Using GitHub Conventions in Commit Messages

You can enhance your commit messages with GitHub-specific features, such as emojis, issue references, and coauthor credits.

1. Emojis

Emojis are little images or icons that convey an emotion or concept. Widely used on, emojis can bring a bit of levity and whimsy to an otherwise seri­ous occupation.

In the commit summary box, you can initiate the emoji picker by typing the : character. If you keep typing, you can list all emojis that start with the letters you type. For example, Figure 7-8 lists all emojis that start with ar as the result of typing :ar.

You can select the one you want with the arrow keys and then press Tab to com­plete it. Desktop then fills in the full text of the emoji, which in this case is :art:.

2. Issue references

GitHub also lets you reference an issue in a commit message with the format #123 where 123 is the issue number. Desktop has support for looking up an issue when writing a commit message. To try this out, create an issue ahead of time so that you can reference the issue in a commit message. As an example, we created an issue that describes the need to replace the alert message with a better approach. We reference that issue in this commit message.

  1. In the commit description field, type Fixes #.

A few recent issues appear. If you don’t see the issue you want to reference and you don’t remember the issue number, You can start typing a word that’s in the issue that you remember. For example, when we type #alert a couple of issues pop up (see Figure 7-9).


  1. Select the issue you want to reference and press Tab.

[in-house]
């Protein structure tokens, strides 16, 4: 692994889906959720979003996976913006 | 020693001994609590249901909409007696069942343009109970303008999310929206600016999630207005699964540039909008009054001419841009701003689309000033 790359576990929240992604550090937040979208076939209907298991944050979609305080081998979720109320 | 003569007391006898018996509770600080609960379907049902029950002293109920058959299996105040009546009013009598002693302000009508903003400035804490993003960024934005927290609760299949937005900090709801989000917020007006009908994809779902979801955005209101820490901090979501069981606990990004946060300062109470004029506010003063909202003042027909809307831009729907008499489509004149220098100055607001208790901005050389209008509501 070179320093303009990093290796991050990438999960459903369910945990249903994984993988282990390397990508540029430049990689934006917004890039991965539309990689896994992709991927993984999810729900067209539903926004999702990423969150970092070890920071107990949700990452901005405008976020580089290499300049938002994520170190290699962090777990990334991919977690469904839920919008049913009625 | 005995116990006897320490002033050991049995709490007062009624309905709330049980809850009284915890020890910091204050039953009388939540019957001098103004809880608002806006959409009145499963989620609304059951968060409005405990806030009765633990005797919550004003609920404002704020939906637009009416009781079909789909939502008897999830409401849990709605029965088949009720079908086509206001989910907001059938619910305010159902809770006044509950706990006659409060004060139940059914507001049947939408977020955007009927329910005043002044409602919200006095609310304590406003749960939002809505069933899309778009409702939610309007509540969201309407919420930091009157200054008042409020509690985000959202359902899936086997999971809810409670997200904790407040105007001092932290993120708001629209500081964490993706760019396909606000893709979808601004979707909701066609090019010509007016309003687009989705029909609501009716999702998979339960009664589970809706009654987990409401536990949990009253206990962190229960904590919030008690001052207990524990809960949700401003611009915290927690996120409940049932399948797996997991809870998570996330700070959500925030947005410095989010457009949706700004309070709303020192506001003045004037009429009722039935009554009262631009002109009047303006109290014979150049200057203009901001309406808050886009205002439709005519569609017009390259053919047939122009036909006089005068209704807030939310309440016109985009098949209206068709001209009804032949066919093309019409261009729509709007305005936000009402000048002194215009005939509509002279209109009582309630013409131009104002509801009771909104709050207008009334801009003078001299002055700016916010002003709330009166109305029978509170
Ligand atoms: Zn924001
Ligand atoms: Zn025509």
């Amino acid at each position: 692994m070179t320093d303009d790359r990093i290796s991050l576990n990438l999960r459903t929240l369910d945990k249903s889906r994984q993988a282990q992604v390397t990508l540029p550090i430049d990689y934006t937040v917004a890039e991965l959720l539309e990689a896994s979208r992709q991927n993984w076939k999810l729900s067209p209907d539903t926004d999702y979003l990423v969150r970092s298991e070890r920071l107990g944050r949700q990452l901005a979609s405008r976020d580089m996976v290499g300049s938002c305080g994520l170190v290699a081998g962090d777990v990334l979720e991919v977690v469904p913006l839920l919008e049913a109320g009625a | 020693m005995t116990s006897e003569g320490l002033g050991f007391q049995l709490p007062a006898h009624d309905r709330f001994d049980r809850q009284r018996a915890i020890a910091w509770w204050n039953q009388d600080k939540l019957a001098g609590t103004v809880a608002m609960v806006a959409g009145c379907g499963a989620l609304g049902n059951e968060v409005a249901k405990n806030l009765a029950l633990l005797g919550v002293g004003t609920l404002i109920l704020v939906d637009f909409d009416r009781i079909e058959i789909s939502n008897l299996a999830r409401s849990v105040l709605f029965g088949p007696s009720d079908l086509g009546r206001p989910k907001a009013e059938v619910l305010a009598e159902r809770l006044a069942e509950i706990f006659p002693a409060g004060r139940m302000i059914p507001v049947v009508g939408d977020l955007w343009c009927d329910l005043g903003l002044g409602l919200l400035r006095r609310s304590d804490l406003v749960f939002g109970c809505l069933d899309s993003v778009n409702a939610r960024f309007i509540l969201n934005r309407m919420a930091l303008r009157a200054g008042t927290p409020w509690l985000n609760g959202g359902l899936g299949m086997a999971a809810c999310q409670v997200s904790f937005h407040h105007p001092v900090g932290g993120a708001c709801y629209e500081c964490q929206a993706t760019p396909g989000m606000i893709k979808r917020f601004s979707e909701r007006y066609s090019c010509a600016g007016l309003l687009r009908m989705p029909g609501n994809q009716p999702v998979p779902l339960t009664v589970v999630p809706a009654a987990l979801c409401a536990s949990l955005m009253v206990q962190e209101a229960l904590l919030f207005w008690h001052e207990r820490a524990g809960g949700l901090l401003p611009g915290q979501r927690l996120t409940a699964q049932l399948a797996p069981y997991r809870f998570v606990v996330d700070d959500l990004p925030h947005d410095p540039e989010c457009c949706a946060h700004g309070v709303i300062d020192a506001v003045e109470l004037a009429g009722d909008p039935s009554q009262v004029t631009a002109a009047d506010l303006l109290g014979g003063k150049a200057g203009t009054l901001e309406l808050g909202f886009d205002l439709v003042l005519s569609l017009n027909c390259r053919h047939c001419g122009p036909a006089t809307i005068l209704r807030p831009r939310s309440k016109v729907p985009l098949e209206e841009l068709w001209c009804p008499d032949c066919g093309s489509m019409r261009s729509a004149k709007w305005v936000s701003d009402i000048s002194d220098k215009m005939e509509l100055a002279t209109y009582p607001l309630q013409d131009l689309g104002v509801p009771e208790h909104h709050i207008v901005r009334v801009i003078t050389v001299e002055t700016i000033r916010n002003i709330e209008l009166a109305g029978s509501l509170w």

In this example, we select issue 4. Desktop replaces #alert with #4.

3. Giving credit to coauthors

Git doesn’t support multiple authors directly. However, the Git community cre­ated a convention for specifying multiple coauthors in a commit that is now sup­ported by GitHub.

To give credit to coauthors:

  1. With the Desktop open, in the commit box with the Description label, click the little icon with a person and a plus sign in the bottom left corner.

Desktop adds a textbox to enter a coauthor’s GitHub username.

  1. Click the @ symbol to see a list of potential users, as shown in Figure 7-10.

GitHub lists only users who have access to the repository — for example, collaborators and org members (if the repository belongs to an organization).

Just like the issue selector, you can also search by first name, last name, or username by appending a bit after the @. For example, if I only remember y coauthor’s last name, I could type @guth to find my coauthor. Press Tab, and Desktop replaces whatever you typed so far with the selected user’s full username.

  1. To create the commit, click the Commit to master button.

To see your commit, click the History tab and click the you just created (see Figure 7-11).

You can see in the commit message in the right pane that Sarah’s username was replaced by the line

Co-Authored-By: Sarah Guthals <>

That’s the actual convention for specifying coauthors in Git commit messages. By using Desktop, you don’t have to remember the exact format. You can just specify a username and let Desktop handle the rest.

Source: Guthals Sarah, Haack Phil (2019), GitHub for Dummies, Wiley.

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